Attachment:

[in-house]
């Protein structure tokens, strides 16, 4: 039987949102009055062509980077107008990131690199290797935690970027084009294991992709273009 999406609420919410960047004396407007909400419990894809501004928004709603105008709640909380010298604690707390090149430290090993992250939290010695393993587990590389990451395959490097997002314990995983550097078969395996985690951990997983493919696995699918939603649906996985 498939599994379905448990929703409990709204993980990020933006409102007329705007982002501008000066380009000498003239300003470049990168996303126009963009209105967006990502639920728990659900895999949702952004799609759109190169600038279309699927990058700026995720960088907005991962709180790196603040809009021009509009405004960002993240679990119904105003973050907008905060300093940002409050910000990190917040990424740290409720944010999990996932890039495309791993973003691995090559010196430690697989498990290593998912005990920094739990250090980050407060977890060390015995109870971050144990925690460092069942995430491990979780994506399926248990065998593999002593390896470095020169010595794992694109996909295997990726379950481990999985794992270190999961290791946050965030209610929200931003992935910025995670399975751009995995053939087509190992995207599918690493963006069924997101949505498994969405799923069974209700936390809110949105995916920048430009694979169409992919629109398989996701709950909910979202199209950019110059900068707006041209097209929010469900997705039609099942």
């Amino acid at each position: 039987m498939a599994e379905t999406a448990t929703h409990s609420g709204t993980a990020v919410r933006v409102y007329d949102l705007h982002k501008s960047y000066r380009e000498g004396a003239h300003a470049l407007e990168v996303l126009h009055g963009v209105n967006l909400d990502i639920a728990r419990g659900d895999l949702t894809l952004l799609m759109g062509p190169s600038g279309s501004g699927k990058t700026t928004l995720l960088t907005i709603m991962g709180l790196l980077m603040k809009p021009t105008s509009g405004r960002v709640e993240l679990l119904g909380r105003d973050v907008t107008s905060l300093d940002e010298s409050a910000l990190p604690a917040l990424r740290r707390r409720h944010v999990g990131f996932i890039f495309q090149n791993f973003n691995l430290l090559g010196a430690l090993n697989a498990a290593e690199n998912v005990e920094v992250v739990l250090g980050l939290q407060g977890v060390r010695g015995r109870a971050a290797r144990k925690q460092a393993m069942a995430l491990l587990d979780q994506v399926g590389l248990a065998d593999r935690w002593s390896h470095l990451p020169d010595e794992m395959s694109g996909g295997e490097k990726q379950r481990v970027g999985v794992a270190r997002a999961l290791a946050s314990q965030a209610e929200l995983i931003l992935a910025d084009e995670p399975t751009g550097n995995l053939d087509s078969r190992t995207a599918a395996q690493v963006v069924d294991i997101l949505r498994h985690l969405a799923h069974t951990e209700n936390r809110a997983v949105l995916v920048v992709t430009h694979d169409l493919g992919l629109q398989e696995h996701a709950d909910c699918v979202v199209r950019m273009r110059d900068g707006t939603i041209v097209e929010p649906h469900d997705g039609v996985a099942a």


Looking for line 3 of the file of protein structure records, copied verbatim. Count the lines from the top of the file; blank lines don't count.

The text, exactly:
């Amino acid at each position: 039987m498939a599994e379905t999406a448990t929703h409990s609420g709204t993980a990020v919410r933006v409102y007329d949102l705007h982002k501008s960047y000066r380009e000498g004396a003239h300003a470049l407007e990168v996303l126009h009055g963009v209105n967006l909400d990502i639920a728990r419990g659900d895999l949702t894809l952004l799609m759109g062509p190169s600038g279309s501004g699927k990058t700026t928004l995720l960088t907005i709603m991962g709180l790196l980077m603040k809009p021009t105008s509009g405004r960002v709640e993240l679990l119904g909380r105003d973050v907008t107008s905060l300093d940002e010298s409050a910000l990190p604690a917040l990424r740290r707390r409720h944010v999990g990131f996932i890039f495309q090149n791993f973003n691995l430290l090559g010196a430690l090993n697989a498990a290593e690199n998912v005990e920094v992250v739990l250090g980050l939290q407060g977890v060390r010695g015995r109870a971050a290797r144990k925690q460092a393993m069942a995430l491990l587990d979780q994506v399926g590389l248990a065998d593999r935690w002593s390896h470095l990451p020169d010595e794992m395959s694109g996909g295997e490097k990726q379950r481990v970027g999985v794992a270190r997002a999961l290791a946050s314990q965030a209610e929200l995983i931003l992935a910025d084009e995670p399975t751009g550097n995995l053939d087509s078969r190992t995207a599918a395996q690493v963006v069924d294991i997101l949505r498994h985690l969405a799923h069974t951990e209700n936390r809110a997983v949105l995916v920048v992709t430009h694979d169409l493919g992919l629109q398989e696995h996701a709950d909910c699918v979202v199209r950019m273009r110059d900068g707006t939603i041209v097209e929010p649906h469900d997705g039609v996985a099942a």